Eggs Benedict

15 January 2018

Eggs Benedict

I’m not unusual in loving Eggs Benedict - my breakfast of choice if I happen to be having breakfast in an establishment that serves it. It’s an occasional treat, of course. The Hollandaise sauce is basically just butter and egg yolks, so something you shouldn’t even be thinking about so soon into your New Year Resolutions (what’s that? Oh, well never mind).

If you live on your own, it’s not really an option to cook for yourself. For one thing, it’s hard to make Hollandaise in small enough quantities to do anything but provide generously for two people. So you will end up wasting a lot of luscious sauce or (possibly even worse) forcing yourself to eat the lot and feeling completely wretched with it.

But for two or more, it’s a fine breakfast to make. Tricky, for sure. You need to be able to cook perfect poached eggs. And make a sauce that is notorious for its tendency to split. But otherwise easy peasy.

This is my approach. In this case, I used a wholemeal roll rather than the traditional English muffin. Whichever you use needs to be toasted, so get that started early on. Then make your Hollandaise.

I’ve made this two ways in the past. Once, in a glass bowl held over a pan of gently simmering water. You melt the butter in a separate pan. Then put the egg yolks in the glass bowl and break them up, whisk in the vinegar, and then gradually add the melted butter just a little at a time, whisking all the while. This will become all emulsified and creamy. At that point, you taste and whisk in any additional salt, and squeeze in some lemon juice. You can leave it for a few minutes in the bowl over the hot water, just to keep it warm.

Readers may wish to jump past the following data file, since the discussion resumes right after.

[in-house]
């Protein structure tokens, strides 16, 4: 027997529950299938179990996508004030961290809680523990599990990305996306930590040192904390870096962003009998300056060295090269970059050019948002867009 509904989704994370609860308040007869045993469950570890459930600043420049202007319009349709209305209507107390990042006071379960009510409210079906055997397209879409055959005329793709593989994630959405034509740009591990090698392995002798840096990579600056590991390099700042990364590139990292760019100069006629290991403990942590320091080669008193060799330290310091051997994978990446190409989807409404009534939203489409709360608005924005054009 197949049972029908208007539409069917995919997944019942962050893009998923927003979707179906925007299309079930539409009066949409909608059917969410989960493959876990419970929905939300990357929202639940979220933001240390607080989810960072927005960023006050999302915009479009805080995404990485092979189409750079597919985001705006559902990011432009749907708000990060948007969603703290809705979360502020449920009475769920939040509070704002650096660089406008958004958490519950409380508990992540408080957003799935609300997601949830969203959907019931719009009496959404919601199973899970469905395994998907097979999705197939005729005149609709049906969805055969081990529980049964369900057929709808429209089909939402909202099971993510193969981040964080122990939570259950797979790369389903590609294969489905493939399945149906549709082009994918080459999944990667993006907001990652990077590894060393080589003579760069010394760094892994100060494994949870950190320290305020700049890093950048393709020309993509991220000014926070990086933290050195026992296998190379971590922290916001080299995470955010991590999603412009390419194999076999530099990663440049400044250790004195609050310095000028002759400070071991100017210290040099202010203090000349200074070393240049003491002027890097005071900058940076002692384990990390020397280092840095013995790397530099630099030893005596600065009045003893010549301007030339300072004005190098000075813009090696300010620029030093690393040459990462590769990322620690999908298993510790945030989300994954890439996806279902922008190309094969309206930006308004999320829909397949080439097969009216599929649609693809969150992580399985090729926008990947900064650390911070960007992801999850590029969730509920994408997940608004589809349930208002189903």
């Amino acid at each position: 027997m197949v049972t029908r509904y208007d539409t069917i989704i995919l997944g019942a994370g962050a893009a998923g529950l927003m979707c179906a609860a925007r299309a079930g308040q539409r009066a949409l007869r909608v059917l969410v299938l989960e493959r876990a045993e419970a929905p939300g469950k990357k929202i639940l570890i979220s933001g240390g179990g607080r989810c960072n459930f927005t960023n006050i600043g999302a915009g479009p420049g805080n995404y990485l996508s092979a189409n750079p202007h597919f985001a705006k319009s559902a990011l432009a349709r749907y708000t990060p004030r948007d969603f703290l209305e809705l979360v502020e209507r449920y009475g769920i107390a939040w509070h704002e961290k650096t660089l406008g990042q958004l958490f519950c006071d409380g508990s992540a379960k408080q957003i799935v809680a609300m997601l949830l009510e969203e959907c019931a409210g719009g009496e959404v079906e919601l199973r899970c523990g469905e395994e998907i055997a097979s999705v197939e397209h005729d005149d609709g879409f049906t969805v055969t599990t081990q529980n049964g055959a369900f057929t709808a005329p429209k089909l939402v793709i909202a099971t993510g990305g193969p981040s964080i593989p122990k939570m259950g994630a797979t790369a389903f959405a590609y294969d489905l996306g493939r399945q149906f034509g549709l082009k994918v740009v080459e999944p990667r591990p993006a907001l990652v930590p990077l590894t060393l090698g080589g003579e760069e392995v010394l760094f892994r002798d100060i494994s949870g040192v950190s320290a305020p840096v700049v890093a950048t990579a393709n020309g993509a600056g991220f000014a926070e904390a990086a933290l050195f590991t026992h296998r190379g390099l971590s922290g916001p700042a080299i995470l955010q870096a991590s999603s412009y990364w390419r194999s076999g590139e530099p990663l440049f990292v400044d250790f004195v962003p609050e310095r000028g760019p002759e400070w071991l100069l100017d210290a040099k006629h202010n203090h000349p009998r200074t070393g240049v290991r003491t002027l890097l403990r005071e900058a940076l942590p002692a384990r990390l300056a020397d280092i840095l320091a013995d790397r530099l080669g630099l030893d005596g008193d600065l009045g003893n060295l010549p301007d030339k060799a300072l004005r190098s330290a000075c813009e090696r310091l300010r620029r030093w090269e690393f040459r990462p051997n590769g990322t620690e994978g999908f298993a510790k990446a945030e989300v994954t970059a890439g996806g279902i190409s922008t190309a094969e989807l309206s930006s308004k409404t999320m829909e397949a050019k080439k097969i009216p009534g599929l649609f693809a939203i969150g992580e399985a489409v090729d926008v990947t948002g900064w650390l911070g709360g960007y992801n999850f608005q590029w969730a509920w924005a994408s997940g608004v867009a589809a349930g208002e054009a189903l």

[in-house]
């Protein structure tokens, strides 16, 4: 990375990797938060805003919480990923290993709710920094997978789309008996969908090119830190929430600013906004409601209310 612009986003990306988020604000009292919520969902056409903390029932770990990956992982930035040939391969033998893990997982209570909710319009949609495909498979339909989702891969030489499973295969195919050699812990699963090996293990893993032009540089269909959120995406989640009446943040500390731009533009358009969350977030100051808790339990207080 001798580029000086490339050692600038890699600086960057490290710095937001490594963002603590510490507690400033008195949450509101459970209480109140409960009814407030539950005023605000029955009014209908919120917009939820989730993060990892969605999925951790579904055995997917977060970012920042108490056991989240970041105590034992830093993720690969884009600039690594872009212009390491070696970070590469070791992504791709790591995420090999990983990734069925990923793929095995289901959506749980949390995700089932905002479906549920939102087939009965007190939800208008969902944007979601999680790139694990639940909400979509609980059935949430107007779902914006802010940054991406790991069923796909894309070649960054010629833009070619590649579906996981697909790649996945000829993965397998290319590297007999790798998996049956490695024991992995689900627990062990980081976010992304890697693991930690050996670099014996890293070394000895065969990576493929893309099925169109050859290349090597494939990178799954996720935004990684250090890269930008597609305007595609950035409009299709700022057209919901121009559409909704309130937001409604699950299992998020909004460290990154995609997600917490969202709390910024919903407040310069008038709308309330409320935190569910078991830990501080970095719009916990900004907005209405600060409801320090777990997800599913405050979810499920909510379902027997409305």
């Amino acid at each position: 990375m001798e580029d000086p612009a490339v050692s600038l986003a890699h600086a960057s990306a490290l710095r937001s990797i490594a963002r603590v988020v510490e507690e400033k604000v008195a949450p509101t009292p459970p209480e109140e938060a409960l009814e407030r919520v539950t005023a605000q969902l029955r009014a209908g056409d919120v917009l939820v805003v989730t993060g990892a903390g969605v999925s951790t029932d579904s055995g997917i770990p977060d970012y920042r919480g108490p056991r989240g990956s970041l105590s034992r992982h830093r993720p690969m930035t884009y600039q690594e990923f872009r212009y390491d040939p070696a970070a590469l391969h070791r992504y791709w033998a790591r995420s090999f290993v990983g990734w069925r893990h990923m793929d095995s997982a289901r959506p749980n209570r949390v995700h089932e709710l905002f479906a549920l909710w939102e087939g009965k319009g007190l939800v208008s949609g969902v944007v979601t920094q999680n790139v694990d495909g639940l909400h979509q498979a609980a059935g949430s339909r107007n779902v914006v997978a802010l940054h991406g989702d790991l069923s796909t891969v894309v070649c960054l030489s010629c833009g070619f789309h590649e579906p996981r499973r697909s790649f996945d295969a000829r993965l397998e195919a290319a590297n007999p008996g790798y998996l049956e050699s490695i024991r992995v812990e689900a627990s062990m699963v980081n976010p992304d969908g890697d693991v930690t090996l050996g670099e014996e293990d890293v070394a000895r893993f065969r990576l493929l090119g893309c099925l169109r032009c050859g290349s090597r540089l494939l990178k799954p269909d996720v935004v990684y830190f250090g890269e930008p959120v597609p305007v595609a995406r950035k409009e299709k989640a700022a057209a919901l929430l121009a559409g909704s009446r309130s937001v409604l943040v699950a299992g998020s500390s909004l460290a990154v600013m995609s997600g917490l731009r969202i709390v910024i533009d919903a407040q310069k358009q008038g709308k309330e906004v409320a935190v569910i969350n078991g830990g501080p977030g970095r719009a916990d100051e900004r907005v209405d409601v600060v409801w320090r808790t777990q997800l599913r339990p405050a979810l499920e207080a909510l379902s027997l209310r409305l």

The alternative way is to mix it in the food processor, having heated up bot the vinegar and the melted butter beforehand. This is more or less the same process, but the more robust shearing action of the blades on the fat in the butter helps it to emulsify with a greater degree of stability than the hand-whisked version.

I like to do the hand whisked one. I’ve only had the sauce split on me once (out of about ten times of doing it). I’ve never had a sauce split on me doing the blender version (which doesn’t mean it can’t, I expect, just that it hasn’t).

Eggs Benedict - oozy egg yolk

The other trick is to do with the poached eggs. My method for these (which is actually Heston Blumenthal’s method) is to bring the large pan of water to approximately 80ºC. Break your very fresh eggs into individual containers, and then one at a time ease them into a fine sieve. Roll them around the sieve briefly so that any thin bits of egg white will drop through (these are the bits that could get messy in the pan) and then gently lower the eggs into the hot water. After three to five minutes, when you can see that the whites have fully cooked and the yolks are still soft, life them from the water. Gently drop them onto some kitchen paper to drain them of any remaining liquid, and then use a slotted spoon to slide them onto your toasted bun, topped with ham. Spoon over a general portion of Hollandaise (look, this is not slimming food - you’ve made the sauce, you might as well luxuriate in it), sprinkle a few chopped chives if you have them, and serve.